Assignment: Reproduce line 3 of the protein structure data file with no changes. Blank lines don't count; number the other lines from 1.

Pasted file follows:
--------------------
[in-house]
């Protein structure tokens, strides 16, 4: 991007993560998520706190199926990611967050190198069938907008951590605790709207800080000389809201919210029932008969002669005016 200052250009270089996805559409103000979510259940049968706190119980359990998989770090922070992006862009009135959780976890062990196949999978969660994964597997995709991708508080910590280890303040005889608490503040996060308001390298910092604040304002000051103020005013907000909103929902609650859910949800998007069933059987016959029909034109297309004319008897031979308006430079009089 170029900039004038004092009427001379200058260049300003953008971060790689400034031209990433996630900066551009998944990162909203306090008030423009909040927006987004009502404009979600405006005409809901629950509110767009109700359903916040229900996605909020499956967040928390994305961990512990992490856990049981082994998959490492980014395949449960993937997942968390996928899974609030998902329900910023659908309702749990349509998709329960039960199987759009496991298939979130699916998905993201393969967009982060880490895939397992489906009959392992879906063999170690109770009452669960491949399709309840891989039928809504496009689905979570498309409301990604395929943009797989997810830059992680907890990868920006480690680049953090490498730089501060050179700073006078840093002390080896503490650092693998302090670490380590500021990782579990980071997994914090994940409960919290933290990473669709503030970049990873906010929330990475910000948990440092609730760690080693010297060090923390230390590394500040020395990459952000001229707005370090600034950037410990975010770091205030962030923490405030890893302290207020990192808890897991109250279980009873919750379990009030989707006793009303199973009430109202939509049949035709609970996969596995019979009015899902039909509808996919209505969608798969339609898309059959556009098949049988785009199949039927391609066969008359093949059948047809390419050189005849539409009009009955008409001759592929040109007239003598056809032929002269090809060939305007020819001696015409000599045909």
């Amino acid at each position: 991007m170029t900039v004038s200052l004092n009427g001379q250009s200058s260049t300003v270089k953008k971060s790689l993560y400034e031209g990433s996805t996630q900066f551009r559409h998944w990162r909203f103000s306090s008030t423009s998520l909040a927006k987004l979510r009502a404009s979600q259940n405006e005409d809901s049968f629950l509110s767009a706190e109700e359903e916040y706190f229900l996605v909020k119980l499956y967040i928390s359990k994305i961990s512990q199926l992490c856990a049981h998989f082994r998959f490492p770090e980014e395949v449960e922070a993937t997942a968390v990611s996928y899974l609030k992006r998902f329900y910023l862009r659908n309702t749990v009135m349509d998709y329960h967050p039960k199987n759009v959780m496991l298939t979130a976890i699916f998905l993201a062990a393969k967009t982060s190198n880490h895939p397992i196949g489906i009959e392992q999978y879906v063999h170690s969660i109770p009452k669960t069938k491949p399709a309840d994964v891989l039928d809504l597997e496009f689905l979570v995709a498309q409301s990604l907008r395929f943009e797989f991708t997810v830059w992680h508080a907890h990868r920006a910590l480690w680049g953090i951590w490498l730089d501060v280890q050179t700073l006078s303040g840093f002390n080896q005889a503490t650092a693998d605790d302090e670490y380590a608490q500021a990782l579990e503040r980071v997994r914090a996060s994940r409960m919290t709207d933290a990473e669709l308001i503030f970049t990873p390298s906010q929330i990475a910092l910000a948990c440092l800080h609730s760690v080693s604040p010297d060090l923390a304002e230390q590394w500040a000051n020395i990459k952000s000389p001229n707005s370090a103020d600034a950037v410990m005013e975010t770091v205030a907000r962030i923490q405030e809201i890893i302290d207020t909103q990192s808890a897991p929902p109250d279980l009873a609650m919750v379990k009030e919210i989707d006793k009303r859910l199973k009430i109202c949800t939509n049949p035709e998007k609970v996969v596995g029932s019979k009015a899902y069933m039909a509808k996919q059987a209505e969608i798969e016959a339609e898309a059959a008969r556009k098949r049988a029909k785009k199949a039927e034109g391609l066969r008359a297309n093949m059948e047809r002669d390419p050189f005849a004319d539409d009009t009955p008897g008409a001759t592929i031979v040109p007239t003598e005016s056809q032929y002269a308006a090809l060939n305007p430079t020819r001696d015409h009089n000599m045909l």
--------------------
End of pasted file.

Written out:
């Amino acid at each position: 991007m170029t900039v004038s200052l004092n009427g001379q250009s200058s260049t300003v270089k953008k971060s790689l993560y400034e031209g990433s996805t996630q900066f551009r559409h998944w990162r909203f103000s306090s008030t423009s998520l909040a927006k987004l979510r009502a404009s979600q259940n405006e005409d809901s049968f629950l509110s767009a706190e109700e359903e916040y706190f229900l996605v909020k119980l499956y967040i928390s359990k994305i961990s512990q199926l992490c856990a049981h998989f082994r998959f490492p770090e980014e395949v449960e922070a993937t997942a968390v990611s996928y899974l609030k992006r998902f329900y910023l862009r659908n309702t749990v009135m349509d998709y329960h967050p039960k199987n759009v959780m496991l298939t979130a976890i699916f998905l993201a062990a393969k967009t982060s190198n880490h895939p397992i196949g489906i009959e392992q999978y879906v063999h170690s969660i109770p009452k669960t069938k491949p399709a309840d994964v891989l039928d809504l597997e496009f689905l979570v995709a498309q409301s990604l907008r395929f943009e797989f991708t997810v830059w992680h508080a907890h990868r920006a910590l480690w680049g953090i951590w490498l730089d501060v280890q050179t700073l006078s303040g840093f002390n080896q005889a503490t650092a693998d605790d302090e670490y380590a608490q500021a990782l579990e503040r980071v997994r914090a996060s994940r409960m919290t709207d933290a990473e669709l308001i503030f970049t990873p390298s906010q929330i990475a910092l910000a948990c440092l800080h609730s760690v080693s604040p010297d060090l923390a304002e230390q590394w500040a000051n020395i990459k952000s000389p001229n707005s370090a103020d600034a950037v410990m005013e975010t770091v205030a907000r962030i923490q405030e809201i890893i302290d207020t909103q990192s808890a897991p929902p109250d279980l009873a609650m919750v379990k009030e919210i989707d006793k009303r859910l199973k009430i109202c949800t939509n049949p035709e998007k609970v996969v596995g029932s019979k009015a899902y069933m039909a509808k996919q059987a209505e969608i798969e016959a339609e898309a059959a008969r556009k098949r049988a029909k785009k199949a039927e034109g391609l066969r008359a297309n093949m059948e047809r002669d390419p050189f005849a004319d539409d009009t009955p008897g008409a001759t592929i031979v040109p007239t003598e005016s056809q032929y002269a308006a090809l060939n305007p430079t020819r001696d015409h009089n000599m045909l």